After Remand, Ninth Circuit Once More Reinstates FCRA Claims Against Spokeo

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by: Colin E. Flora

Today, we finally return to the Supreme Court of the United States’ decision in Spokeo, Inc. v. Robins. In our prior discussion, we covered the SCOTUS decision that determined the Ninth Circuit had not applied the proper, well-settled standard for determining Article III standing and remanded the case for further consideration. The two-justice dissent agreed with the majority that the Ninth Circuit had not applied the correct standard, but thought it was apparent that the claims were sufficient to establish standing and would have ordered the district court, which had dismissed the case, to reinstate it.

As I noted before, the SCOTUS sending the case back to the Ninth Circuit is, due to the procedural posture, an odd result. The review of the dismissal was de novo, which, as is always the case in the relationship between the Supreme Court and Courts of Appeals vis-à-vis the district courts, meant that the Ninth Circuit is in no different a position to resolve the matter than the Supreme Court. Nevertheless, here we are to discuss the Ninth Circuit’s decision earlier this week.

The case was brought for alleged violations of the Fair Credit Reporting Act (“FCRA”) for the posting of what is claimed to be inaccurate information about the plaintiff on Spokeo’s website. In order for him to be permitted to bring a case in federal court–but not true for all state courts–he needed to show that he suffered both a “particularized” and “concrete” injury from the posting. The original Ninth Circuit decision found that there was particularized harm, but did not tease out concreteness.

On remand, the Ninth Circuit set to address concreteness. And, as I had long predicted, the Ninth Circuit agreed with the Supreme Court dissent and found concrete harm. Remember, the Supreme Court majority did not say that there wasn’t. Now let us look at the specifics.

The first part of the analysis was to understand when concrete injury may be found as a result of a mere violation of a statutory right. Looking to the Supreme Court’s decision and cases from circuit courts applying that decision, the Ninth Circuit recognized “that an alleged procedural violation [of a statute] can by itself manifest concrete injury where Congress conferred the procedural right to protect a plaintiff’s concrete interests and where the procedural violation presents ‘a risk of real harm’ to that concrete interest.” So the inquiry turned to whether the FCRA was meant to protect Robins’s concrete interests.

As to the Congressional purpose of the FCRA, the Ninth Circuit wrote:

[W]e agree with Robins that Congress established the FCRA provisions at issue to protect consumers’ concrete interests. We have previously observed that [the] FCRA “was crafted to protect consumers from the transmission of inaccurate information about them” in consumer reports. Put differently, [the] FCRA aims “to ensure fair and accurate credit reporting” and to “protect consumer privacy.” “To achieve this end,” [the] FCRA imposes on consumer-reporting agencies “a host of [procedural] requirements concerning the creation and use of consumer reports” and, as mentioned, allows individuals to sue those which are non-compliant. Relevant to Robins’s claims, § 1681e(b) of the statute specifically requires reporting agencies to “follow reasonable procedures to assure maximum possible accuracy” of the information contained in an individual’s consumer report.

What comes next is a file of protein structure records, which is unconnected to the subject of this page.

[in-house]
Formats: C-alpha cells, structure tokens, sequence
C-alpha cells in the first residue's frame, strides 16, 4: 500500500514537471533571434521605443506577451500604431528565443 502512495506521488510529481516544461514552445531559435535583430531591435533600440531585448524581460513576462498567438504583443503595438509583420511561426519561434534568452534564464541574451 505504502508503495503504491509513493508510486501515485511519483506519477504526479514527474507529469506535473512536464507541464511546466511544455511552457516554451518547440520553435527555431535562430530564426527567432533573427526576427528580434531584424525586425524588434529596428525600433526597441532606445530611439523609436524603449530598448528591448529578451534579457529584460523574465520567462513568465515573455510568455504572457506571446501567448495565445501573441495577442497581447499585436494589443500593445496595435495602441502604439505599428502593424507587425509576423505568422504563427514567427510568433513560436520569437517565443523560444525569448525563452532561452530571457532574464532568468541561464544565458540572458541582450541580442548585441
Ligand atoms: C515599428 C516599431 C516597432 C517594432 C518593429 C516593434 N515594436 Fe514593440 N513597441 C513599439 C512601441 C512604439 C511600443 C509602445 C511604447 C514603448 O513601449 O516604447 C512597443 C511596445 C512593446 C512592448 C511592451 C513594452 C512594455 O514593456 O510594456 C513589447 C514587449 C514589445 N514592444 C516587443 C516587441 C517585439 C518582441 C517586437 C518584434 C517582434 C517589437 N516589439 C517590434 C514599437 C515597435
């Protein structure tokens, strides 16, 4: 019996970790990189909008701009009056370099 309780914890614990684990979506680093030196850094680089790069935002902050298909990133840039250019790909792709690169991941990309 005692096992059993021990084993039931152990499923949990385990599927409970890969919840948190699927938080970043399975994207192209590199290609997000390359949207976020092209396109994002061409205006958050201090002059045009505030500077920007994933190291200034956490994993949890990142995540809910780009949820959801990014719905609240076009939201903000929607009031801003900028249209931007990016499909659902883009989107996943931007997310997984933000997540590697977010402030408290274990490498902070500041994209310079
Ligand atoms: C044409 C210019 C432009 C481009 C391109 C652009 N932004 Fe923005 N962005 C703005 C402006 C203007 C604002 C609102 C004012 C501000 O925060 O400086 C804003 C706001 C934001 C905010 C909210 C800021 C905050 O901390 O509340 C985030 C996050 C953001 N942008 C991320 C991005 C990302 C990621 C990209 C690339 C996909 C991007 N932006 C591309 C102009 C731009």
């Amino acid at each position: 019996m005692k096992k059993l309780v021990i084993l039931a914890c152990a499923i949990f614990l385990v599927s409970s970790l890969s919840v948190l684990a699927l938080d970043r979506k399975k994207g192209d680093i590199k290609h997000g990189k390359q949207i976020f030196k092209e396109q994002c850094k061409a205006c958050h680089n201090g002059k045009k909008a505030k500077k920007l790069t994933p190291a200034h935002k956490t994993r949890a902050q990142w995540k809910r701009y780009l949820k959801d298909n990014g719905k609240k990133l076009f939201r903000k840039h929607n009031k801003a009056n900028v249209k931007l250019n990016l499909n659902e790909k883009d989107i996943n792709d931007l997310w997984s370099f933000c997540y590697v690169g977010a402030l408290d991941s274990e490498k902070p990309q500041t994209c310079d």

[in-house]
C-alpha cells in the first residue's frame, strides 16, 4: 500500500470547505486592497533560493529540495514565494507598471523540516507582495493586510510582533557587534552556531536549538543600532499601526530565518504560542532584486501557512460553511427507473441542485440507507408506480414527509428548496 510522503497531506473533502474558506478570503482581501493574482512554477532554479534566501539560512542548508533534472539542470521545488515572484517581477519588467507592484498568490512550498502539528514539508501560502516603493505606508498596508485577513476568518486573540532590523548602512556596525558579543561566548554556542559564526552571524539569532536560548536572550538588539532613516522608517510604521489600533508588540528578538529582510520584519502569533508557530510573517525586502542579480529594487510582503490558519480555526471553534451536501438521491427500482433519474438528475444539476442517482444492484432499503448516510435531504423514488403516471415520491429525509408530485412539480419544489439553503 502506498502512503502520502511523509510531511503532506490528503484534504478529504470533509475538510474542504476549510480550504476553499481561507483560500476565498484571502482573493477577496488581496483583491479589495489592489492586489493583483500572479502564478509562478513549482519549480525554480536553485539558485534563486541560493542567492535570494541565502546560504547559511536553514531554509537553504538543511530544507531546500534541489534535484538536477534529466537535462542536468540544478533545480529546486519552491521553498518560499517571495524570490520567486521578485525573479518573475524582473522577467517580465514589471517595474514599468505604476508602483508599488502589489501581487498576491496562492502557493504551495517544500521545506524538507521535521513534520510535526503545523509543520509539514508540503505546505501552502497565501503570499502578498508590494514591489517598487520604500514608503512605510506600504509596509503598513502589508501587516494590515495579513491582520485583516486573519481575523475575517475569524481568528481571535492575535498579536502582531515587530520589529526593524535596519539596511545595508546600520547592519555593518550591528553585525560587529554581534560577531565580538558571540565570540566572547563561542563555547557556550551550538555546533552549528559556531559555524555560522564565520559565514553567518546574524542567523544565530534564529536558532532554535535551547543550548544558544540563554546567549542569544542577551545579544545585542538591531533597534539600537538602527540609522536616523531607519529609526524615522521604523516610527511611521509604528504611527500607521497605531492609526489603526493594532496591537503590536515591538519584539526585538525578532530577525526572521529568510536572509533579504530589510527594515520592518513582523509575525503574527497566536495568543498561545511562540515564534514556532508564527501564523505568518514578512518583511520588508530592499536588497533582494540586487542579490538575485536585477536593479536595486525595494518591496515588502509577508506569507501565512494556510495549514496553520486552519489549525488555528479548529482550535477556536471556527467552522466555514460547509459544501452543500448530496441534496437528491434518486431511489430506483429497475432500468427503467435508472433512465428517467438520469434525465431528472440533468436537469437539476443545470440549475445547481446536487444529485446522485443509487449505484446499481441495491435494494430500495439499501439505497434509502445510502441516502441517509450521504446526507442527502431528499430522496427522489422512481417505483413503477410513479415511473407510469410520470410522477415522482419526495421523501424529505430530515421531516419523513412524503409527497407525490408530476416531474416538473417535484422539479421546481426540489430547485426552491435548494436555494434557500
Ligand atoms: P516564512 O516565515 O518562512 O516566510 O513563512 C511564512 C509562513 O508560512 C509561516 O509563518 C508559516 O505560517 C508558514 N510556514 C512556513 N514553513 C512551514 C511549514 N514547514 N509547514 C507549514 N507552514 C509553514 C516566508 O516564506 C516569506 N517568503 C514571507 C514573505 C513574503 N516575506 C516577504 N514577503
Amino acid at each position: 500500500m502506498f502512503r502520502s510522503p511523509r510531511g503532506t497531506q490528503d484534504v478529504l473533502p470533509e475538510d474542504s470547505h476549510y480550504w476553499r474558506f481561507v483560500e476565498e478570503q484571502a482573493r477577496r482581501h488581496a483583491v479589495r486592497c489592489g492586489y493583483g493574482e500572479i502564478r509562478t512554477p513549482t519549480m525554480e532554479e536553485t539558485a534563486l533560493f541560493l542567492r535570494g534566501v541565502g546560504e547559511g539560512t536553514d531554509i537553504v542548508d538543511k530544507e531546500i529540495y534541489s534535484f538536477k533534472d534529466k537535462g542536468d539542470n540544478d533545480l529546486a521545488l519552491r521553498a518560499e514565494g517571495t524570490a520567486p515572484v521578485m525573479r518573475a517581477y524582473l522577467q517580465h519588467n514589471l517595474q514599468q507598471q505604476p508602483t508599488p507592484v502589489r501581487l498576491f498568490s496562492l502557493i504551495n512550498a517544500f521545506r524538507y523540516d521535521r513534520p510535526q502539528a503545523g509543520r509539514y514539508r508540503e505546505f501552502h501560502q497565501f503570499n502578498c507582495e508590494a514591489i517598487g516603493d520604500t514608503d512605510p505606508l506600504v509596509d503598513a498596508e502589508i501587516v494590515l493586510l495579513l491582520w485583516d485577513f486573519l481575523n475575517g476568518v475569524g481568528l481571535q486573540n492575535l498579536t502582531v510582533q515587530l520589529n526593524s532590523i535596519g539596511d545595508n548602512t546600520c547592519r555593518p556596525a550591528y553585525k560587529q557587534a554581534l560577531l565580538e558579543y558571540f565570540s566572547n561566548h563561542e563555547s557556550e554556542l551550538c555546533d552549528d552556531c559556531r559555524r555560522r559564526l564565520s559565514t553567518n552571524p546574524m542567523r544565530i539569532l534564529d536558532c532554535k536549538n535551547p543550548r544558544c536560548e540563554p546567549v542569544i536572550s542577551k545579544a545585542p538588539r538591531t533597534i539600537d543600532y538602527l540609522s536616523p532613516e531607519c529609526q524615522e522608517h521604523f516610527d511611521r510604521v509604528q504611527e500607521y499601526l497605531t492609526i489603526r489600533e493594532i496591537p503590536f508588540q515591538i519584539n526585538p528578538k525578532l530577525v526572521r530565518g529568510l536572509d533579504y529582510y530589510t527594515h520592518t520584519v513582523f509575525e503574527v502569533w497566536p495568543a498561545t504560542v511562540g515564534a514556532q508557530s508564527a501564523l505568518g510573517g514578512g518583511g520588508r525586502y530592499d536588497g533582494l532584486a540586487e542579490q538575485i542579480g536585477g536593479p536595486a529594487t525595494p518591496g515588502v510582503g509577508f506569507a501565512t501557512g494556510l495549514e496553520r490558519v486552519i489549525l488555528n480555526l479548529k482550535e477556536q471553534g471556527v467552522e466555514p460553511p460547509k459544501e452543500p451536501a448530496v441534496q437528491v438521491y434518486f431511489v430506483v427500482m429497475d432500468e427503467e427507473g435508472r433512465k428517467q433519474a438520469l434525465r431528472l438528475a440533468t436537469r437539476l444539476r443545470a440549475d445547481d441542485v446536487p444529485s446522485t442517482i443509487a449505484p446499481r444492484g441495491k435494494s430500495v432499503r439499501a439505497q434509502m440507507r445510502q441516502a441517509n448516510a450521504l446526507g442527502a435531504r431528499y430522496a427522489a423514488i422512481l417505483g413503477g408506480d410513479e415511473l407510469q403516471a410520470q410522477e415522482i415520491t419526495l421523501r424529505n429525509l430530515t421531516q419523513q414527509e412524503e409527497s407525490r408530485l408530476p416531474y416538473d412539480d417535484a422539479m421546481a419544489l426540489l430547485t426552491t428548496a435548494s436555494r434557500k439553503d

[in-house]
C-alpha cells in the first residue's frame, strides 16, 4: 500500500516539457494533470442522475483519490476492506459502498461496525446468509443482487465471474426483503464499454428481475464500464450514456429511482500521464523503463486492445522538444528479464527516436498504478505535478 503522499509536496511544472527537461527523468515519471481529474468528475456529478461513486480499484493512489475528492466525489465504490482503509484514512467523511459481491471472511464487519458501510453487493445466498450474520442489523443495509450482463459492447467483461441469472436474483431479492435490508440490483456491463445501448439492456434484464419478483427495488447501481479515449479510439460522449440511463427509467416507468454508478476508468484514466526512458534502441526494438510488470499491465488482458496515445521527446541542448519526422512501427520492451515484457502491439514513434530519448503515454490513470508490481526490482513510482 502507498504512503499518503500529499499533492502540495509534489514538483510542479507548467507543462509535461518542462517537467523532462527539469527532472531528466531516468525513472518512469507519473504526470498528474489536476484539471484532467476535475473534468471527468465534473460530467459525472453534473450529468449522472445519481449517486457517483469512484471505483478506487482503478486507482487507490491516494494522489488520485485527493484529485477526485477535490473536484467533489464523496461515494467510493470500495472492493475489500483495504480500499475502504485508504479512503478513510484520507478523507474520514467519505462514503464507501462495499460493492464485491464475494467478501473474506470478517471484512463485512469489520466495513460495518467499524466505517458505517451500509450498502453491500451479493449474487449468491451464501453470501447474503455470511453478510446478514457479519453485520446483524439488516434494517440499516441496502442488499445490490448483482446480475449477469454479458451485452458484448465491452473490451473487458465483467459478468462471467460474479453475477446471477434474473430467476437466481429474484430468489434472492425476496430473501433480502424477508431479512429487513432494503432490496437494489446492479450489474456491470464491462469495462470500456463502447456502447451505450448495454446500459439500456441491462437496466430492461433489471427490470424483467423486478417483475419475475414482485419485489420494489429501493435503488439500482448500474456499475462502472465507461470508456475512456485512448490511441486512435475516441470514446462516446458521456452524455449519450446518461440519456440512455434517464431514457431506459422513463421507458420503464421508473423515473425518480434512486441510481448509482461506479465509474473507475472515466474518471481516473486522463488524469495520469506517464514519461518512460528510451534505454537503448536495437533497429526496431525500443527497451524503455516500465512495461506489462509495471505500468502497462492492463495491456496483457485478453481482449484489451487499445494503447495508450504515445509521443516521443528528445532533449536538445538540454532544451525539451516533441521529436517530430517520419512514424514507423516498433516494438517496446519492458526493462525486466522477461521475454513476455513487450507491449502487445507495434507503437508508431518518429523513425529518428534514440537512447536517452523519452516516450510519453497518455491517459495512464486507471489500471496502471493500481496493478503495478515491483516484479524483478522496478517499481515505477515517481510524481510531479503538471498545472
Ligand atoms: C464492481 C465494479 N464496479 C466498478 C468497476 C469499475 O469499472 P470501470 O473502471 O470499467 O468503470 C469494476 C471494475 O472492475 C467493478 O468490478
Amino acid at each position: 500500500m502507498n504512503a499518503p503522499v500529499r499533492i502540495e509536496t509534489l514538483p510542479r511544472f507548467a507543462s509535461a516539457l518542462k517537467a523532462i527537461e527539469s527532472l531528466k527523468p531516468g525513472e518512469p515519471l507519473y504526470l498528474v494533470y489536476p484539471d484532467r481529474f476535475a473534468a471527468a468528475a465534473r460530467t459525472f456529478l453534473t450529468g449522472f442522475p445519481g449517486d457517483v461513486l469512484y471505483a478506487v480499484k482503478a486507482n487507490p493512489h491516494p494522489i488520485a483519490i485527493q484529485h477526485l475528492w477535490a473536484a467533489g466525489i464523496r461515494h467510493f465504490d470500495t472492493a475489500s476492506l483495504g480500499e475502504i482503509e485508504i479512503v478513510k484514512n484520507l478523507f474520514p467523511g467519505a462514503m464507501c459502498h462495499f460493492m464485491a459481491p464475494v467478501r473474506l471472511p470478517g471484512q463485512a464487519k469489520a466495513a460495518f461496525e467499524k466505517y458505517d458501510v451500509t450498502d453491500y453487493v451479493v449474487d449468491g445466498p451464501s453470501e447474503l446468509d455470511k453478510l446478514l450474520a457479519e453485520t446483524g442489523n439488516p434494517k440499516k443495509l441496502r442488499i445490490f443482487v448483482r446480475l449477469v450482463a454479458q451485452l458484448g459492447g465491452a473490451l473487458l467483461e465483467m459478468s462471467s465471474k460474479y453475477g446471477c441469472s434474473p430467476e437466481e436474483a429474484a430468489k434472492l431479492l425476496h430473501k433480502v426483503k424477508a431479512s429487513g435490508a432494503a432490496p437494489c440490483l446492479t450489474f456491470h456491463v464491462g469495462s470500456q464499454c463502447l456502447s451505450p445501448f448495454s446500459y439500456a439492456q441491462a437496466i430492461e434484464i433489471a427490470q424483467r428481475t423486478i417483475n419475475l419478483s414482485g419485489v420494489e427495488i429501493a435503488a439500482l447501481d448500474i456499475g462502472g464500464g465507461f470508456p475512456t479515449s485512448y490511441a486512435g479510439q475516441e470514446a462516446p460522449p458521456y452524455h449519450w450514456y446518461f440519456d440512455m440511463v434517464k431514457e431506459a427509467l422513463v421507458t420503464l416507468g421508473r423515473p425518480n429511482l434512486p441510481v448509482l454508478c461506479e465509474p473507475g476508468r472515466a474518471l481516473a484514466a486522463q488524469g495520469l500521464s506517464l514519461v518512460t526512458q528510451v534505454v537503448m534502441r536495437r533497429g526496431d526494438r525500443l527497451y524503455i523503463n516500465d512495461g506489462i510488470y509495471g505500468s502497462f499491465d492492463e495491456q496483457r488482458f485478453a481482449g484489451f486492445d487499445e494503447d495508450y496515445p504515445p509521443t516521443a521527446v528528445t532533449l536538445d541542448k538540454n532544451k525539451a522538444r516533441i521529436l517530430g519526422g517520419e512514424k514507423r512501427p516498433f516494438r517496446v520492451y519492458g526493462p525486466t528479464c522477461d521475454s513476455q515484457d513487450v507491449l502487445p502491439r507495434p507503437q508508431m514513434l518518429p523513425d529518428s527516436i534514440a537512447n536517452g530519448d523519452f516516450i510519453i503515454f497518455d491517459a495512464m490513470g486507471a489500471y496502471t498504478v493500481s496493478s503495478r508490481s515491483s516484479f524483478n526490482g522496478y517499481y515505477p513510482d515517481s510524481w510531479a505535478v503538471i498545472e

With that purpose in mind, the court “ha[d] little difficulty concluding that these interests protected by FCRA’s procedural requirements are ‘real,’ rather than purely legal creations.” The court further noted that the Supreme Court’s decision appears “to have assumed that, at least in general, the dissemination of false information in consumer reports can itself constitute concrete harm.” Further, that the ubiquity of consumer reports in American society provides very real dangers when inaccurate. “Indeed, the legislative record includes pages of discussion of how such inaccuracies may harm consumers in light of the increasing importance of consumer reporting nearly fifty years ago.”

After further considering the analogous privacy interests in defamation and distinguishing those interests in part–mind you, the closer the injury is to an intangible injury recognized at common law, the more likely it is to be “concrete,” so distinguishing the injury is not helpful to Robins–the court summarized its conclusion: “In short, guided by both Congress’s judgment and historical practice, we conclude that the FCRA procedures at issue in this case were crafted to protect consumers’ (like Robins’s) concrete interest in accurate credit reporting about themselves.”